PMQs review: Miliband puts Cameron on the back foot

Cameron looked evasive as he responded to Miliband's call for a limit on MPs' outside earnings with a reheated attack on the unions.

After last week's mauling, Ed Miliband arrived well-armed at today's PMQs. He swiftly challenged David Cameron to say whether he would accept his proposal of a £5,000 cap on all party donations (as revealed on The Staggers this morning) and of new limits on MPs' outside earnings. Cameron responded by rejecting a £5,000 cap on the grounds that it would imply "a massive amount of taxpayer support", a challenge Miliband will have to confront (some will argue that parties should simply cut their costs), but his answer on second jobs was far weaker.

In a proposal not included in his speech yesterday (he wisely held some ammunition back), Miliband asked the PM whether he agreed that "MPs should not be able to take on new paid directorships and consultancies". Cameron responded with a tokenistic attack on the unions that looked like a fairly obvious attempt to change the subject. Miliband had the confidence of a man certain that, on this issue, the public are on his side. It was only later in the session, in response to a question from Labour MP Phil Wilson, that Cameron offered a principled defence on second jobs, arguing that parliament benefits from figures such as Jack Straw and David Blunkett who have such interests.

After Miliband's speech yesterday, his claim that the Labour leader "doesn't want to talk about the trade unions stitching up Parliamentary selections" no longer rings true. Miliband also made it clear that he will use the Tories' opposition to a cap on donatiosn to frame them as the party of "big money", pointing out that the Conservatives had received £25m in funding from hedge funds who in turn received a tax cut of £145m in the Budget.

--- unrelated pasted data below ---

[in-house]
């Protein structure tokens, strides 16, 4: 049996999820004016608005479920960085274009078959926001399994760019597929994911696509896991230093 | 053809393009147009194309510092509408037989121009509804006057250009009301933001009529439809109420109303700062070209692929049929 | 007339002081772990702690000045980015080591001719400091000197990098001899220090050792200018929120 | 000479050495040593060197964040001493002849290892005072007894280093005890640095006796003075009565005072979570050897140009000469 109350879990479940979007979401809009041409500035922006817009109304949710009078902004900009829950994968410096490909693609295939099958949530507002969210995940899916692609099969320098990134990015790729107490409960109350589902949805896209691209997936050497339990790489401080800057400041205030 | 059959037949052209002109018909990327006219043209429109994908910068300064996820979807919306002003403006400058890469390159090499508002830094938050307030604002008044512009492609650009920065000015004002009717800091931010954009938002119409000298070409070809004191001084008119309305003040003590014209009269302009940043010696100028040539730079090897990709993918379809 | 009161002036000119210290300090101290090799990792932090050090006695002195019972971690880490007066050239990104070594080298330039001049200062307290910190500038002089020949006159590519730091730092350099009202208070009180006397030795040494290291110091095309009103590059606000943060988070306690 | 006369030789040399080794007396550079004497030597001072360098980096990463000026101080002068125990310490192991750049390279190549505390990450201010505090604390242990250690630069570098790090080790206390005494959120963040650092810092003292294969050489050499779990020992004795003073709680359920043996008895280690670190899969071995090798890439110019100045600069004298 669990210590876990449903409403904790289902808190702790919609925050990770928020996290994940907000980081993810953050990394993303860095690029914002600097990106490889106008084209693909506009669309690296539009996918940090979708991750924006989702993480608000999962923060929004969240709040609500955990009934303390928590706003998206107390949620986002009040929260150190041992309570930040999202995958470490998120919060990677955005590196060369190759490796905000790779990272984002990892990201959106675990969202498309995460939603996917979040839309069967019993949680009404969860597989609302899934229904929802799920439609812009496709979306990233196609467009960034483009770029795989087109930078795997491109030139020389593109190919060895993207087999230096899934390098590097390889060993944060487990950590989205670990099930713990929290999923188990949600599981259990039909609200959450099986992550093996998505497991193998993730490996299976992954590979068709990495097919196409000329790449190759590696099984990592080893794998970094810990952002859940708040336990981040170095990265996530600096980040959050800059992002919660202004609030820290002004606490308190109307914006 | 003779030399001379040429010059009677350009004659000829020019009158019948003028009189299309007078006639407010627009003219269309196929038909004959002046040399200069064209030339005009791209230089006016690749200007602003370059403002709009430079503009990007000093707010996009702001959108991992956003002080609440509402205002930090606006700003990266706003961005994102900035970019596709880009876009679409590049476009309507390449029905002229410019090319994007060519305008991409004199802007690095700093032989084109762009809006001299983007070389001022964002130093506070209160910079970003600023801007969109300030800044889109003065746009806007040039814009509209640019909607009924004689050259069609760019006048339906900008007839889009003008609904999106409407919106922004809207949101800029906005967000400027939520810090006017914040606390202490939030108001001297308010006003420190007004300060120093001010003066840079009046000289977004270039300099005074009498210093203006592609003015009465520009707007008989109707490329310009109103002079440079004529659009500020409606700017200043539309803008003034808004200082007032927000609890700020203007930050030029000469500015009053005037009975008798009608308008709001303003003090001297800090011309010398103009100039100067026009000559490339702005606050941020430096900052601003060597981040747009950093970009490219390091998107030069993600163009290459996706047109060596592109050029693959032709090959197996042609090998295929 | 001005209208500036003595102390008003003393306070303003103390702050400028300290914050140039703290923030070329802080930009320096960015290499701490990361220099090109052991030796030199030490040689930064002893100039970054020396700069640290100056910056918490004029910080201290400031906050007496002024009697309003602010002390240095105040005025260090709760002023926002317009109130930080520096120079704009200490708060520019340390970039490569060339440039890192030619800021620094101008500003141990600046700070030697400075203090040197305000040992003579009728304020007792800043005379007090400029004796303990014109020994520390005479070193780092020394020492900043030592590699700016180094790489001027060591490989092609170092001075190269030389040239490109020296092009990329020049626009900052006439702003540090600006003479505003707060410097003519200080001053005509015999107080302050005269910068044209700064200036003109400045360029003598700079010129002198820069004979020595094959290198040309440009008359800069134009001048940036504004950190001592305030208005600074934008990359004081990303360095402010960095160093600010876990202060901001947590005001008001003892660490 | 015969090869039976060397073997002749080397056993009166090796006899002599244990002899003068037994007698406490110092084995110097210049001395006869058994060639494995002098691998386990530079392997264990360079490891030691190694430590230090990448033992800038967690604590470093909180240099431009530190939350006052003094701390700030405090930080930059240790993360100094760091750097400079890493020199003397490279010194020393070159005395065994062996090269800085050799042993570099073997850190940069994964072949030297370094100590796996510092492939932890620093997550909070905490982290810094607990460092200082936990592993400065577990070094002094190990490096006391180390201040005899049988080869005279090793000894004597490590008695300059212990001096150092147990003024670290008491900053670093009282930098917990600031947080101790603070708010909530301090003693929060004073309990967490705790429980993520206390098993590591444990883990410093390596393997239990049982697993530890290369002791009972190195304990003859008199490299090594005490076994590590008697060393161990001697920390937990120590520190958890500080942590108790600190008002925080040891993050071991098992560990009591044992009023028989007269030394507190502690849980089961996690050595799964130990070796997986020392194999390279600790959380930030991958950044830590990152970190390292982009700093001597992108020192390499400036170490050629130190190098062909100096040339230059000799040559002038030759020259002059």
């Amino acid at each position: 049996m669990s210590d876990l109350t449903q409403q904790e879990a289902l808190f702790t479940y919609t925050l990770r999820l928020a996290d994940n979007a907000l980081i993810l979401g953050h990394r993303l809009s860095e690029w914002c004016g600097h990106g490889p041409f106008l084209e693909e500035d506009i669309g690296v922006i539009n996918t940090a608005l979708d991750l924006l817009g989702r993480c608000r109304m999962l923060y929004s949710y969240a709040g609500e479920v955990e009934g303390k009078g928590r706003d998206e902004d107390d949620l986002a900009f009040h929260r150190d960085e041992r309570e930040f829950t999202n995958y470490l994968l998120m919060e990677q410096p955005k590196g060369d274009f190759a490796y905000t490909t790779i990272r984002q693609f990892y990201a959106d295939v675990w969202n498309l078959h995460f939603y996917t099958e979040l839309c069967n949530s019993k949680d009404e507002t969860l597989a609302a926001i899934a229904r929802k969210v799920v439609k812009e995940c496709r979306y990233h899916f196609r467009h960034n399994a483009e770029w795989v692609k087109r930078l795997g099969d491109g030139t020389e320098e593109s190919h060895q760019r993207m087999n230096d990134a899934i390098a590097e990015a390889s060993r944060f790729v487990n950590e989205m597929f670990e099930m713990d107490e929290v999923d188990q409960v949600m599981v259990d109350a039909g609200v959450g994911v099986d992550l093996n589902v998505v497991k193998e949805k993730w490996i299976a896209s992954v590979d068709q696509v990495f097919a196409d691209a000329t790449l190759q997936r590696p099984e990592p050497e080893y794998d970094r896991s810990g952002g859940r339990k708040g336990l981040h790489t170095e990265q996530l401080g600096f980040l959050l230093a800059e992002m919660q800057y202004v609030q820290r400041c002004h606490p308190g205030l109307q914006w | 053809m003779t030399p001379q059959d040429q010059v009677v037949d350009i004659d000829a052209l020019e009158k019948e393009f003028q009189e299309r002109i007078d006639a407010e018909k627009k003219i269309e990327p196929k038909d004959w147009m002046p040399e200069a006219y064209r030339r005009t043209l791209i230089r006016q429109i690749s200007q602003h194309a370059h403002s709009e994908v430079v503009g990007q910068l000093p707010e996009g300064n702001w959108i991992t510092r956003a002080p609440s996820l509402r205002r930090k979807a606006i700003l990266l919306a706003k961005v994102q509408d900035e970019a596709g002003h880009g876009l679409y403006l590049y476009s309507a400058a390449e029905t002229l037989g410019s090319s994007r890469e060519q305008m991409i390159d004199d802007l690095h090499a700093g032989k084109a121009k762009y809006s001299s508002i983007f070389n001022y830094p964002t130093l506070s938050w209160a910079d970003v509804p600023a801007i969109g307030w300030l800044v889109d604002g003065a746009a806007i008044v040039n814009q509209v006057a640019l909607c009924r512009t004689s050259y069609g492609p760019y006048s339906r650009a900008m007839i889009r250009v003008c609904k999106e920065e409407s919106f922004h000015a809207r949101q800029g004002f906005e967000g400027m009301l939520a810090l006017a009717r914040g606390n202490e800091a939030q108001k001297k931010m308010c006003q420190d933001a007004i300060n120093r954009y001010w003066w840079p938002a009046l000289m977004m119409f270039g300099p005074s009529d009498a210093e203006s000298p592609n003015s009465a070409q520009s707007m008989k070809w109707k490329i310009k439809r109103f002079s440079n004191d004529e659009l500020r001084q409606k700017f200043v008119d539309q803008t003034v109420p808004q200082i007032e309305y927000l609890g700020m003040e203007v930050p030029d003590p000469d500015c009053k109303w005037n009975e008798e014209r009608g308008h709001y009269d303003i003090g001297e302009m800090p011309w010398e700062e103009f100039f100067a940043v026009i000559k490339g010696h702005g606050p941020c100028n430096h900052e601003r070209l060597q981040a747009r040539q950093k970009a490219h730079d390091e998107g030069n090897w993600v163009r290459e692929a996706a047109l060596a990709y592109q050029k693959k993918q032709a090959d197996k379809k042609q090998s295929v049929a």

As an aside, it is worth noting a furore at the start of the session when Cameron wrongly described Andy Murray as the "first British player" to win Wimbledon for 77 years (forgetting Virginia Wade). With Labour MPs crying Wade's name, Miliband smartly took the opportunity to correct his error as soon as he stood up. 

Ed Miliband delivers his speech on the Labour-trade union link at The St Bride Foundation in London yesterday. Photograph: Getty Images.

George Eaton is political editor of the New Statesman.

Photo: Getty
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Scotland's vast deficit remains an obstacle to independence

Though the country's financial position has improved, independence would still risk severe austerity. 

For the SNP, the annual Scottish public spending figures bring good and bad news. The good news, such as it is, is that Scotland's deficit fell by £1.3bn in 2016/17. The bad news is that it remains £13.3bn or 8.3 per cent of GDP – three times the UK figure of 2.4 per cent (£46.2bn) and vastly higher than the white paper's worst case scenario of £5.5bn. 

These figures, it's important to note, include Scotland's geographic share of North Sea oil and gas revenue. The "oil bonus" that the SNP once boasted of has withered since the collapse in commodity prices. Though revenue rose from £56m the previous year to £208m, this remains a fraction of the £8bn recorded in 2011/12. Total public sector revenue was £312 per person below the UK average, while expenditure was £1,437 higher. Though the SNP is playing down the figures as "a snapshot", the white paper unambiguously stated: "GERS [Government Expenditure and Revenue Scotland] is the authoritative publication on Scotland’s public finances". 

As before, Nicola Sturgeon has warned of the threat posed by Brexit to the Scottish economy. But the country's black hole means the risks of independence remain immense. As a new state, Scotland would be forced to pay a premium on its debt, resulting in an even greater fiscal gap. Were it to use the pound without permission, with no independent central bank and no lender of last resort, borrowing costs would rise still further. To offset a Greek-style crisis, Scotland would be forced to impose dramatic austerity. 

Sturgeon is undoubtedly right to warn of the risks of Brexit (particularly of the "hard" variety). But for a large number of Scots, this is merely cause to avoid the added turmoil of independence. Though eventual EU membership would benefit Scotland, its UK trade is worth four times as much as that with Europe. 

Of course, for a true nationalist, economics is irrelevant. Independence is a good in itself and sovereignty always trumps prosperity (a point on which Scottish nationalists align with English Brexiteers). But if Scotland is to ever depart the UK, the SNP will need to win over pragmatists, too. In that quest, Scotland's deficit remains a vast obstacle. 

George Eaton is political editor of the New Statesman.